The U.S. Can't Move Forward on LGBTQ Rights Without Reparations


It is generally hard to know when a social revolution has achieved its goals. In the case of the American gay rights revolution, however, it appears that this is an easy one to call. At least as far as the national media is concerned, the view that gay rights have been decisively won has become conventional wisdom. Victory: The Triumphant Gay Revolution is one of the best-known journalistic accounts of the struggle for gay rights in the U.S. That book’s premise is pointedly echoed by a 2019 article in The Atlantic titled “The Struggle for Gay Rights is Over.” But America’s gay rights revolution seems unfinished or incomplete in the absence of a national reckoning with the country’s shameful history of systemic discrimination and violence towards the LGBTQ community. The absence of this reckoning makes the U.S. an outlier among Western democracies with a history of repression of homosexuality.

In recent years, the idea of “gay reparations,” broadly understood as policies intended to make amends for the legacies of systemic gay discrimination and violence, has become something of a global phenomenon. In 2017, the British Parliament enacted Turing Law, a legislation that conveyed an apology and a posthumous pardon to those convicted of “gross indecency,” a criminal charge intimately associated in British history with the persecution of gay men since the Victorian era. It honors Alan Turing, the famed computer scientist credited with breaking German military codes during World War II. In 1952, Turing was convicted of gross indecency, after confessing to a homosexual relationship with another man, and forced to undergo chemical castration. Britain’s example has been emulated by Ireland, Canada, and New Zealand. Germany has offered financial compensation to those who faced prosecution under Paragraph 175, the infamous portion of the German Penal Code that criminalized same-sex attraction dating to 1871; it also built a national monument to the victims of the so-called “Gay Holocaust,” the unknown number of gay males who perished in Nazi concentration camps. As part of a policy of “moral rehabilitation,” Spain has pledged to wipe clean the criminal records of some 5,000 gays and lesbians imprisoned under the homophobic laws of the Franco regime.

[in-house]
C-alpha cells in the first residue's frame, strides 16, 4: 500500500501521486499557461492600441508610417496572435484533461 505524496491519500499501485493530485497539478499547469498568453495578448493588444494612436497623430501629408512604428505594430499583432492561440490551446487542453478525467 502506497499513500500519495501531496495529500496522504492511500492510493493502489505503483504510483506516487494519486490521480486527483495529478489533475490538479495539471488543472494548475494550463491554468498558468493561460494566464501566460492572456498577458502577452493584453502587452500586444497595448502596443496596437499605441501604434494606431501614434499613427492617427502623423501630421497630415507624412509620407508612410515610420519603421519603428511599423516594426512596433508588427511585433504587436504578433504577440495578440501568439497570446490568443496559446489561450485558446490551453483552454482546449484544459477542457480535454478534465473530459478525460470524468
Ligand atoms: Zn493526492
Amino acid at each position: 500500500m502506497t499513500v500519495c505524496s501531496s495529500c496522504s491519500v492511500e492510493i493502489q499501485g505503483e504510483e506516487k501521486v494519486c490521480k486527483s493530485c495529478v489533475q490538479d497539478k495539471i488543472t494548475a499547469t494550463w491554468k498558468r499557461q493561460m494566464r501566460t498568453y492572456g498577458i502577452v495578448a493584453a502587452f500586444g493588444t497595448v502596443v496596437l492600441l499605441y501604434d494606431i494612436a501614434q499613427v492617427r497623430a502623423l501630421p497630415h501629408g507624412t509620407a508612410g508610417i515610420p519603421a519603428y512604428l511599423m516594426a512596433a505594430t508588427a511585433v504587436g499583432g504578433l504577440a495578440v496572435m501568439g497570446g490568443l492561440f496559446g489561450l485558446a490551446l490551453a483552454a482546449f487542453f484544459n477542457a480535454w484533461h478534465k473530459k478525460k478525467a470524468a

Given the variety of gay reparations available, which one should the U.S. embrace? For the Mattachine Society of Washington, D.C., the most prominent American organization demanding gay reparations, the United States should emulate the British example. In particular, the “Mattachines,” whose name references a pre-Stonewall gay rights organization that fought for acceptance of homosexuality within the legal and medical establishments, want an acknowledgement and an apology from the US Congress for the Lavender Scare, the witch-hunt of homosexuals triggered by President Dwight Eisenhower’s 1953 executive order banning “perverts” from working in the federal government. That order occasioned the firing of thousands of federal employees on the suspicion of being homosexuals and forced many to undergo lobotomies, insulin-induced comas, and gay conversion therapy with the aim of changing their sexual orientation at federal institutions such as Washington, D.C’s St. Elizabeths Hospital. An acknowledgment and apology, the Mattachines contend, will be a giant step toward realizing “full citizenship” for gay people, a type of ethical citizenship that is not only concerned with rights and responsibilities but also with repairing indignity and degradation.